About this Blog

"In the future everybody will be world-famous for 15 minutes." So said the bleached-out, late lamented artist Andy Warhol. Having lived and worked in New York City, Warhol came to fully grasp the hold celebrity has on us. In this very famous sentence, he meant to point out that in a culture fixated on fame, many people will suddenly flash brightly onto the public screen, then--poof--will just as quickly disappear from public view--like shooting stars. Other individuals derive their celebrity from one stellar accomplishment (one hit song, one iconic role, etc.) that they never again match.

This blog is devoted to the one part of our celebrity culture that no one has written much about: temporary/one-shot celebrities.

The pace of modern life has quickened, and now we hear people speaking of someone's 15 seconds of fame. These "celebrities with a lower-case c" who will appear in this blog sometimes come to us from the world of entertainment, sometimes from the world of news. All are fascinating.

The need of our communications media for a continual stream of new material assures that we will have no end of colorful people who go quickly, where celebrity is concerned, from zero to hero (or villain) and back to zero. Now you see 'em, now you don't. What a crazy world, eh?

Temporary celebrities coming from the world of entertainment include one-hit recording artists; TV and movie icons who, although they might have had a great many accomplishments in their career, are remembered for one big role; standouts of reality TV; sports figures remembered for one remarkable accomplishment; and people whose celebrity came from one big role in a commercial or print ad.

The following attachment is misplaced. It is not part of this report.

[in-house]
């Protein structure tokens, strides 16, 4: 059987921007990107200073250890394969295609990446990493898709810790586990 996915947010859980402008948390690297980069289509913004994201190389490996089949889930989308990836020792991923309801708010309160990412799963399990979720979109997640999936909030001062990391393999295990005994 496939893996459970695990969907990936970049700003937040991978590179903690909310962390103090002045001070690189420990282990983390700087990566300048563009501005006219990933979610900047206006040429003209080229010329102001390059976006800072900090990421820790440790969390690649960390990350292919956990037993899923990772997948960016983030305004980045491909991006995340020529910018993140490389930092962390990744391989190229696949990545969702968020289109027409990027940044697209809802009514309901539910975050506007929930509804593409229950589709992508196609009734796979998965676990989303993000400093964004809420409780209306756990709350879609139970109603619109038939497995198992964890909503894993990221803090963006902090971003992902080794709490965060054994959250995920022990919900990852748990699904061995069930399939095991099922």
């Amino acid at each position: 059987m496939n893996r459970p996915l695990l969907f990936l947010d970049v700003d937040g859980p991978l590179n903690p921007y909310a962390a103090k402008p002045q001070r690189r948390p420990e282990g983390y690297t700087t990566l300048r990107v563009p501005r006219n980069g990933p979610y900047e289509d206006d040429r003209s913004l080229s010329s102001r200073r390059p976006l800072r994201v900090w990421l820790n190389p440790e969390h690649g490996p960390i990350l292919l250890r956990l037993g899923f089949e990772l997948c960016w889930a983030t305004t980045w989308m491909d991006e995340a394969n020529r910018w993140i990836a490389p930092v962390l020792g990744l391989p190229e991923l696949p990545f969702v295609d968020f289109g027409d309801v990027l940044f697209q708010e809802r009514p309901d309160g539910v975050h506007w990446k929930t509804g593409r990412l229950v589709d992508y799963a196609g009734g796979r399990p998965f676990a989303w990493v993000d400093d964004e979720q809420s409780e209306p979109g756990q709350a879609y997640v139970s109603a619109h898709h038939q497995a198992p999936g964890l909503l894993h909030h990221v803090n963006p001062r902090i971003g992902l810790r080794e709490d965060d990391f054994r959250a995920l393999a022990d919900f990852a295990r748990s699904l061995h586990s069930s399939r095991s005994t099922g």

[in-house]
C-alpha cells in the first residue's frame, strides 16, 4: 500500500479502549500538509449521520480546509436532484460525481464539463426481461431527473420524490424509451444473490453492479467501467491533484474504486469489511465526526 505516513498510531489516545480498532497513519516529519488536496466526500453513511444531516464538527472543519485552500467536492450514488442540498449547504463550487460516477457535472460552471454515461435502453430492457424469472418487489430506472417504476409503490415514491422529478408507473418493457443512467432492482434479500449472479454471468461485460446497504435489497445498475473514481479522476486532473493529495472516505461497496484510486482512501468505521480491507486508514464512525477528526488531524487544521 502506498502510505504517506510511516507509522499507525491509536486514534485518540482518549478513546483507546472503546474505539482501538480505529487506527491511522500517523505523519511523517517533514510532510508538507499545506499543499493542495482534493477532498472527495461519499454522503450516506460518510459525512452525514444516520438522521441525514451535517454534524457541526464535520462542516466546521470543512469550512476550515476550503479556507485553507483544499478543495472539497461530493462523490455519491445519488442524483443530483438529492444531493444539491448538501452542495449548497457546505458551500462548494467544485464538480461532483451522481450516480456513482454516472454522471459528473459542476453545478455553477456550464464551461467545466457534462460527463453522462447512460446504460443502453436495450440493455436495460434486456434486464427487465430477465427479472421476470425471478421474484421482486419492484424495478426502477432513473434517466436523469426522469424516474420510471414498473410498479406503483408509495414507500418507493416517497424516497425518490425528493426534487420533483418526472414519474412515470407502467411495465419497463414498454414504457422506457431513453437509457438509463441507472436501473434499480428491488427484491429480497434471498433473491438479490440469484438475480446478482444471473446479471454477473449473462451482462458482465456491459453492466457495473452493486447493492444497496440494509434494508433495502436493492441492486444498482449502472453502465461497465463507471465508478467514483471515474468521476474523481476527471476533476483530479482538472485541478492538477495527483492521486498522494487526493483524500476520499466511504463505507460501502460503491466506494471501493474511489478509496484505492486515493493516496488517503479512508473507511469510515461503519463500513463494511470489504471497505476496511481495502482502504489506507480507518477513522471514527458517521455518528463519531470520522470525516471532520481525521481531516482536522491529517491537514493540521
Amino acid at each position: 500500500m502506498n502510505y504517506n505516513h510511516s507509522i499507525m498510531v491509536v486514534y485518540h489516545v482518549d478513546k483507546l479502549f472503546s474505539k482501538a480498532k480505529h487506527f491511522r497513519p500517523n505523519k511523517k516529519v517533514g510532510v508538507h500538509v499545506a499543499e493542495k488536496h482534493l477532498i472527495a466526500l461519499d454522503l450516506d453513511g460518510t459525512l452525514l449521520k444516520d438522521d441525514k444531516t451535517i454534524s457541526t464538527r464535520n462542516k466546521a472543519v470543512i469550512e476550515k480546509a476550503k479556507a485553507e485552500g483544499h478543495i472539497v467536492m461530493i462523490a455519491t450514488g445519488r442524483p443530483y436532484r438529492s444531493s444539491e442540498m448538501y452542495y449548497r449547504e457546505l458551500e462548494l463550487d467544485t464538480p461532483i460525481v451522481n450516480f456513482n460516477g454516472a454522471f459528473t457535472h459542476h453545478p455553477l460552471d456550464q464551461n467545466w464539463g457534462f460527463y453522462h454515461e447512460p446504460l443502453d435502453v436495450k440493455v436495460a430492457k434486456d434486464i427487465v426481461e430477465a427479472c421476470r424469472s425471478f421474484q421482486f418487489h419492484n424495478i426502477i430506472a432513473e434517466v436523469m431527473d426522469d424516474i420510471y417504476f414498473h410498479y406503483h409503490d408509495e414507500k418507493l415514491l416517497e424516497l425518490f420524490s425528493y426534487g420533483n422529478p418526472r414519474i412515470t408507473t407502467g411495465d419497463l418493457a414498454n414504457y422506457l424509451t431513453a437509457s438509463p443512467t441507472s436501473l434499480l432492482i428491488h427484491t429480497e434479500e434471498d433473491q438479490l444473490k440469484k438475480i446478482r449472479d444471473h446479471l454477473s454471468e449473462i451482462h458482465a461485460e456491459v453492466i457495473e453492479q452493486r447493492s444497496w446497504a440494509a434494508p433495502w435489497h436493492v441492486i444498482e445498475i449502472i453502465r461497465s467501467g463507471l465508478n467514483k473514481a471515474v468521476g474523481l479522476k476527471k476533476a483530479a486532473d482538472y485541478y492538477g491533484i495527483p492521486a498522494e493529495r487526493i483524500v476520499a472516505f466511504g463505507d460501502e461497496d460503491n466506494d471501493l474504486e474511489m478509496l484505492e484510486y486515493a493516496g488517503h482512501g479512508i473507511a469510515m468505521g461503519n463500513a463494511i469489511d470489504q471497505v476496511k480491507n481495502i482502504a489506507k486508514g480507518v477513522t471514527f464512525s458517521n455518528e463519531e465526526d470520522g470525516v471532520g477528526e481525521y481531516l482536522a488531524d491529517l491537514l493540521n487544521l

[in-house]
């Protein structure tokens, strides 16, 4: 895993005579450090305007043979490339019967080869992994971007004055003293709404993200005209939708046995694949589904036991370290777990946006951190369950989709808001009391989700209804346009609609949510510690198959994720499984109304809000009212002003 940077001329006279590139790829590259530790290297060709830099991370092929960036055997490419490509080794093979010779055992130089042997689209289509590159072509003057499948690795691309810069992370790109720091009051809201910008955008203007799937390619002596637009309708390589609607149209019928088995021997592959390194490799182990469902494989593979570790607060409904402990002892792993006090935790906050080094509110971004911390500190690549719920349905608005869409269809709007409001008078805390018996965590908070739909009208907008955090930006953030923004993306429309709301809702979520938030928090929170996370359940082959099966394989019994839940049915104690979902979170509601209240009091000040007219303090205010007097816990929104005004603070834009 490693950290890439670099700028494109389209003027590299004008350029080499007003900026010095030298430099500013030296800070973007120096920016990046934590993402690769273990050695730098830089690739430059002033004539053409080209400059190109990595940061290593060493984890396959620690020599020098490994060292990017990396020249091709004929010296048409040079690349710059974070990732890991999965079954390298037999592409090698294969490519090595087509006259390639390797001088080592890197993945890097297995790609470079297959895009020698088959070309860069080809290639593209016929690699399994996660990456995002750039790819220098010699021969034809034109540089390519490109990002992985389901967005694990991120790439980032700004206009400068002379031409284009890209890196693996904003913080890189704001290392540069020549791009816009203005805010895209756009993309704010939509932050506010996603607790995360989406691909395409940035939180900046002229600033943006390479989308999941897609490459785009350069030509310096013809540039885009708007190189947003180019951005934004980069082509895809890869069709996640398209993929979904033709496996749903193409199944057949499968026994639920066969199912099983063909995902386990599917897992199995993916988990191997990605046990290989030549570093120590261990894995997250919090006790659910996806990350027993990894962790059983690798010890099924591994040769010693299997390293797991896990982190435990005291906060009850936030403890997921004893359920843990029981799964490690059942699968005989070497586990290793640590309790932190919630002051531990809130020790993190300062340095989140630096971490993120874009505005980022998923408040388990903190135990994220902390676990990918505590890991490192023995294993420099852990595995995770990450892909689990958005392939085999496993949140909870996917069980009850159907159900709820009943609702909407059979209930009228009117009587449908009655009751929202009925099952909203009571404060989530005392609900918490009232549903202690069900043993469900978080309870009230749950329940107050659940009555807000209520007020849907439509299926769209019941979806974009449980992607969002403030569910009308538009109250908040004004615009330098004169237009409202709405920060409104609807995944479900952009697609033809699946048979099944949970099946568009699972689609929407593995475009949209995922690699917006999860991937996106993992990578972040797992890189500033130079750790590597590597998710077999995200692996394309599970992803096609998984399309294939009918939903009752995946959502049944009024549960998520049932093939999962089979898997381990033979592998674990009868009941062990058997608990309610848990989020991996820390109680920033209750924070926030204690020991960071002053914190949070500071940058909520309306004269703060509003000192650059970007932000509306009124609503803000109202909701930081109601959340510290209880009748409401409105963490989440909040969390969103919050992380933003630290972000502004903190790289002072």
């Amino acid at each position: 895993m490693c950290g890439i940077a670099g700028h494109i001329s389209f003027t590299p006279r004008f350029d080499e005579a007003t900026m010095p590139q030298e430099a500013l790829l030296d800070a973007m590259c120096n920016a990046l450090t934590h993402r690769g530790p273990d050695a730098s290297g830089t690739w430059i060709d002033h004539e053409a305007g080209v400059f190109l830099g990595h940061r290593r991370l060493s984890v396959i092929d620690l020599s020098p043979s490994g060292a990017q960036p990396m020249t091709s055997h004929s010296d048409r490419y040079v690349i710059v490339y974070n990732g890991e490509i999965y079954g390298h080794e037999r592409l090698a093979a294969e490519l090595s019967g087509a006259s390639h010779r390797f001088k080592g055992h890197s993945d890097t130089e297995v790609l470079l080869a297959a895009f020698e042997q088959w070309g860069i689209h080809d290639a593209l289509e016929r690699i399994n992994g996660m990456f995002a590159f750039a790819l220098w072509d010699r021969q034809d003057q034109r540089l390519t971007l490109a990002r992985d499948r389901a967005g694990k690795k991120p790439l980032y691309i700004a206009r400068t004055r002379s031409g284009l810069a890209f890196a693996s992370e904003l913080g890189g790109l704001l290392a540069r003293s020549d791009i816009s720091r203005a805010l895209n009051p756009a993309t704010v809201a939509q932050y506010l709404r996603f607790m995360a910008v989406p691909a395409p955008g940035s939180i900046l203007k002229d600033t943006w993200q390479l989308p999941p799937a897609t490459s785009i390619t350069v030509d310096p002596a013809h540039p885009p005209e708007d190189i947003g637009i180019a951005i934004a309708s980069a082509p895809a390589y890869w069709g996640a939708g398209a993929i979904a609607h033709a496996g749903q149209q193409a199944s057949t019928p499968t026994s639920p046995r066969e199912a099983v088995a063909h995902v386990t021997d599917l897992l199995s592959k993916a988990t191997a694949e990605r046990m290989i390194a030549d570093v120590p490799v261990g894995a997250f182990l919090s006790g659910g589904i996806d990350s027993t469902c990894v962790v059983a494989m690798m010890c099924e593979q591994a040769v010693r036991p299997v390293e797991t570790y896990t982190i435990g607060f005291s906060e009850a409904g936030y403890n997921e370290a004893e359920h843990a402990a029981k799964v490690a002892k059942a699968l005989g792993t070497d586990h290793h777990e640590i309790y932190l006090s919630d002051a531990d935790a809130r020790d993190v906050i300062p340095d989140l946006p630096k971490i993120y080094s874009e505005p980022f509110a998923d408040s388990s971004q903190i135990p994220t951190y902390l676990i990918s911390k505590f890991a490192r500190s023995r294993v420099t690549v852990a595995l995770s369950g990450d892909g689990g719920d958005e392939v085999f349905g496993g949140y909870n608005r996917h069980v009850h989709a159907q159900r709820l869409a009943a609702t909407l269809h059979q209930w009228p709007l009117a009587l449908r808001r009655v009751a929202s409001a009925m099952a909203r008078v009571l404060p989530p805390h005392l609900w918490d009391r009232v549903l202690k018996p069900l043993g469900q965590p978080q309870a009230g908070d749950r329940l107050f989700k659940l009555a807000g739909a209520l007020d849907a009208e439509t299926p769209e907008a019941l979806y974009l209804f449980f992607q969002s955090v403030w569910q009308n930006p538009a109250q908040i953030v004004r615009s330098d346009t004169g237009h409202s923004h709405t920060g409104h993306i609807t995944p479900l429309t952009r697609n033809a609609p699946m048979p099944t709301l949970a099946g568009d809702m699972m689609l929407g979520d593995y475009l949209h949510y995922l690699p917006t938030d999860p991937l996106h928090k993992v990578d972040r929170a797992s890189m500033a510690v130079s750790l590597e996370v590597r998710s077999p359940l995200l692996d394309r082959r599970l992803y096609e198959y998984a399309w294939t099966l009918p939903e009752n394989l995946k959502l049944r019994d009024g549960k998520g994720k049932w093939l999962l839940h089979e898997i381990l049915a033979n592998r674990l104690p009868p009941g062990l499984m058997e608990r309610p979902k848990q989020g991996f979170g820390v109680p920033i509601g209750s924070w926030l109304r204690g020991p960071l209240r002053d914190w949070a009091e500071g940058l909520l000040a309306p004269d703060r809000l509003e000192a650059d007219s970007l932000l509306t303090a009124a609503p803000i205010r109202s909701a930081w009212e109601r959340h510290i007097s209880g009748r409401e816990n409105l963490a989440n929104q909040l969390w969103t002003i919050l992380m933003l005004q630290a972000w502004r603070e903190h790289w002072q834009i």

News-based temporary celebrities come in many forms: mass/serial killers, other murderers of special note, sex-crime offenders, disgraced figures of government/military/business/media/religion, spies/traitors, hoaxers, femmes/hommes fatale, heroes, whistle blowers, inventors/innovators, and victims.

Celebrity Blogsburg will consider each category in turn.

Friday, June 5, 2009

Sports/Outdoors: Eddie "The Eagle" Edwards

Who could forget Eddie the Eagle? This intrepid Brit found at least temporary celebrity in a most unusual way: by being relatively bad at a sport.

The lanky, pleasantly goofy-looking Edwards, originally a plasterer by trade, came to public notice as a ski jumper in the 1988 Olympics. Despite being the best ski jumper in the UK, the near-sighted Eagle came in last in both the 70- and 90-meter events in Calgary.

One disadvantage was his lack of financial backing. Another was that he could not see without his glasses, which would fog up during the jumps, badly endangering his safety.

Despite his lack of competitive success, Edwards became the most popular competitor of the 1988 games. His ironic nickname was partly accountable, and probably his happy, undeterred demeanor contributed as well.

Edwards made the talk show circuit, and in Finland, where ski jumping is really big, someone recorded a very successful song, "My Name is Eddie."

The Eagle worked in tv advertising, went bankrupt, earned a law degree and worked as a tv show host.

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